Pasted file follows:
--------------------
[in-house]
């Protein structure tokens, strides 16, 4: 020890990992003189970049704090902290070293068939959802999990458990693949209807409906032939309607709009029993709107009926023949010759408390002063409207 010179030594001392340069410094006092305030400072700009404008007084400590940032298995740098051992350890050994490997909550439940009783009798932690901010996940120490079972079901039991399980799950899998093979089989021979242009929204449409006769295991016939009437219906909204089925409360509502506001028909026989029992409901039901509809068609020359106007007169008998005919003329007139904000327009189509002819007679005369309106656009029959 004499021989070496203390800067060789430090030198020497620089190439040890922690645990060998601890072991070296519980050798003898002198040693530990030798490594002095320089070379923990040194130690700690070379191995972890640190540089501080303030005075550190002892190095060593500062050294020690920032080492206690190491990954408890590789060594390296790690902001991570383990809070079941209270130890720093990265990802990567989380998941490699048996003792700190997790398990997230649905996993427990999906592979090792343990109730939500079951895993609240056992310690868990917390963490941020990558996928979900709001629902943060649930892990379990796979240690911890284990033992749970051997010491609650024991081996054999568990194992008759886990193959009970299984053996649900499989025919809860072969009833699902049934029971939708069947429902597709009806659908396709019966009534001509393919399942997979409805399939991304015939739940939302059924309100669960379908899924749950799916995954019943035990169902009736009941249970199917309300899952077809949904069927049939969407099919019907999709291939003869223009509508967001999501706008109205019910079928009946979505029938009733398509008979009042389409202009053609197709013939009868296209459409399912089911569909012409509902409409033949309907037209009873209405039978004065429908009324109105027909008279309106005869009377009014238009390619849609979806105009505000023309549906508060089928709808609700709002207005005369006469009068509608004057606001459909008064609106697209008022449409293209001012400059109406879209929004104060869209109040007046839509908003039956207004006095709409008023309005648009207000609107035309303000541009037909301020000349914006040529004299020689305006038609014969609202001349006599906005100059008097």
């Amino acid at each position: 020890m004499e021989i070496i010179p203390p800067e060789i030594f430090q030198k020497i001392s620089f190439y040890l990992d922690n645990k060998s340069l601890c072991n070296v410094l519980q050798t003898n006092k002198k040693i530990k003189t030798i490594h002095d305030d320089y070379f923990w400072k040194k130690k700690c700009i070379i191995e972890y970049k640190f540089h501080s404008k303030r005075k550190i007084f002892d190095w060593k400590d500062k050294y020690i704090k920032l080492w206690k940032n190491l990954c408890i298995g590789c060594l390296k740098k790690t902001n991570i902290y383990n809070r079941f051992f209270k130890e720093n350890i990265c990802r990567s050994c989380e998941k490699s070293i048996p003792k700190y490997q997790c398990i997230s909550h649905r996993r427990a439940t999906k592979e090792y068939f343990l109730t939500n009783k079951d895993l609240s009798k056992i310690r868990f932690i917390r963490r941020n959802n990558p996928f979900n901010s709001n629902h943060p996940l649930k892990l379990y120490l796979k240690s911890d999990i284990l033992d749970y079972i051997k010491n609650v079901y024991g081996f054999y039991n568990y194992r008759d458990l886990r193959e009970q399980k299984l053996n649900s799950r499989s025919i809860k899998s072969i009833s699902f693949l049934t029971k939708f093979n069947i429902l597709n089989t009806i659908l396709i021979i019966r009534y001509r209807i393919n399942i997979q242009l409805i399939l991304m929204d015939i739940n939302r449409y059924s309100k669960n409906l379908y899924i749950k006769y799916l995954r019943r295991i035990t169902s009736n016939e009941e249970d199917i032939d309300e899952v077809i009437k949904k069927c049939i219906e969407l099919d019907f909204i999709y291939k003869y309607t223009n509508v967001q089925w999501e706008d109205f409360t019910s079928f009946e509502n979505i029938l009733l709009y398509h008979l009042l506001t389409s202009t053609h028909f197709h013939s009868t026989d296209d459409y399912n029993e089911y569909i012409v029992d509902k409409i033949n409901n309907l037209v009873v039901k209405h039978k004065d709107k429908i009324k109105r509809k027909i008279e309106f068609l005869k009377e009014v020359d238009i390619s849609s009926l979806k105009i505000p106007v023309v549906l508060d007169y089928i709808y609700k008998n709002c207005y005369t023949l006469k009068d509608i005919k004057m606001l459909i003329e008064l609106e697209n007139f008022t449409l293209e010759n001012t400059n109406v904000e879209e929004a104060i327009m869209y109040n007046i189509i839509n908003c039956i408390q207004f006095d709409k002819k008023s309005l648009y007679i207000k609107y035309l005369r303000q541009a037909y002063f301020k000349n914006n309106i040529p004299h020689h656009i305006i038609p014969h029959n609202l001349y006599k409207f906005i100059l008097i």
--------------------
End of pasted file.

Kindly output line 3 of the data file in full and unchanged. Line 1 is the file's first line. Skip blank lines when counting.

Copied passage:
């Amino acid at each position: 020890m004499e021989i070496i010179p203390p800067e060789i030594f430090q030198k020497i001392s620089f190439y040890l990992d922690n645990k060998s340069l601890c072991n070296v410094l519980q050798t003898n006092k002198k040693i530990k003189t030798i490594h002095d305030d320089y070379f923990w400072k040194k130690k700690c700009i070379i191995e972890y970049k640190f540089h501080s404008k303030r005075k550190i007084f002892d190095w060593k400590d500062k050294y020690i704090k920032l080492w206690k940032n190491l990954c408890i298995g590789c060594l390296k740098k790690t902001n991570i902290y383990n809070r079941f051992f209270k130890e720093n350890i990265c990802r990567s050994c989380e998941k490699s070293i048996p003792k700190y490997q997790c398990i997230s909550h649905r996993r427990a439940t999906k592979e090792y068939f343990l109730t939500n009783k079951d895993l609240s009798k056992i310690r868990f932690i917390r963490r941020n959802n990558p996928f979900n901010s709001n629902h943060p996940l649930k892990l379990y120490l796979k240690s911890d999990i284990l033992d749970y079972i051997k010491n609650v079901y024991g081996f054999y039991n568990y194992r008759d458990l886990r193959e009970q399980k299984l053996n649900s799950r499989s025919i809860k899998s072969i009833s699902f693949l049934t029971k939708f093979n069947i429902l597709n089989t009806i659908l396709i021979i019966r009534y001509r209807i393919n399942i997979q242009l409805i399939l991304m929204d015939i739940n939302r449409y059924s309100k669960n409906l379908y899924i749950k006769y799916l995954r019943r295991i035990t169902s009736n016939e009941e249970d199917i032939d309300e899952v077809i009437k949904k069927c049939i219906e969407l099919d019907f909204i999709y291939k003869y309607t223009n509508v967001q089925w999501e706008d109205f409360t019910s079928f009946e509502n979505i029938l009733l709009y398509h008979l009042l506001t389409s202009t053609h028909f197709h013939s009868t026989d296209d459409y399912n029993e089911y569909i012409v029992d509902k409409i033949n409901n309907l037209v009873v039901k209405h039978k004065d709107k429908i009324k109105r509809k027909i008279e309106f068609l005869k009377e009014v020359d238009i390619s849609s009926l979806k105009i505000p106007v023309v549906l508060d007169y089928i709808y609700k008998n709002c207005y005369t023949l006469k009068d509608i005919k004057m606001l459909i003329e008064l609106e697209n007139f008022t449409l293209e010759n001012t400059n109406v904000e879209e929004a104060i327009m869209y109040n007046i189509i839509n908003c039956i408390q207004f006095d709409k002819k008023s309005l648009y007679i207000k609107y035309l005369r303000q541009a037909y002063f301020k000349n914006n309106i040529p004299h020689h656009i305006i038609p014969h029959n609202l001349y006599k409207f906005i100059l008097i």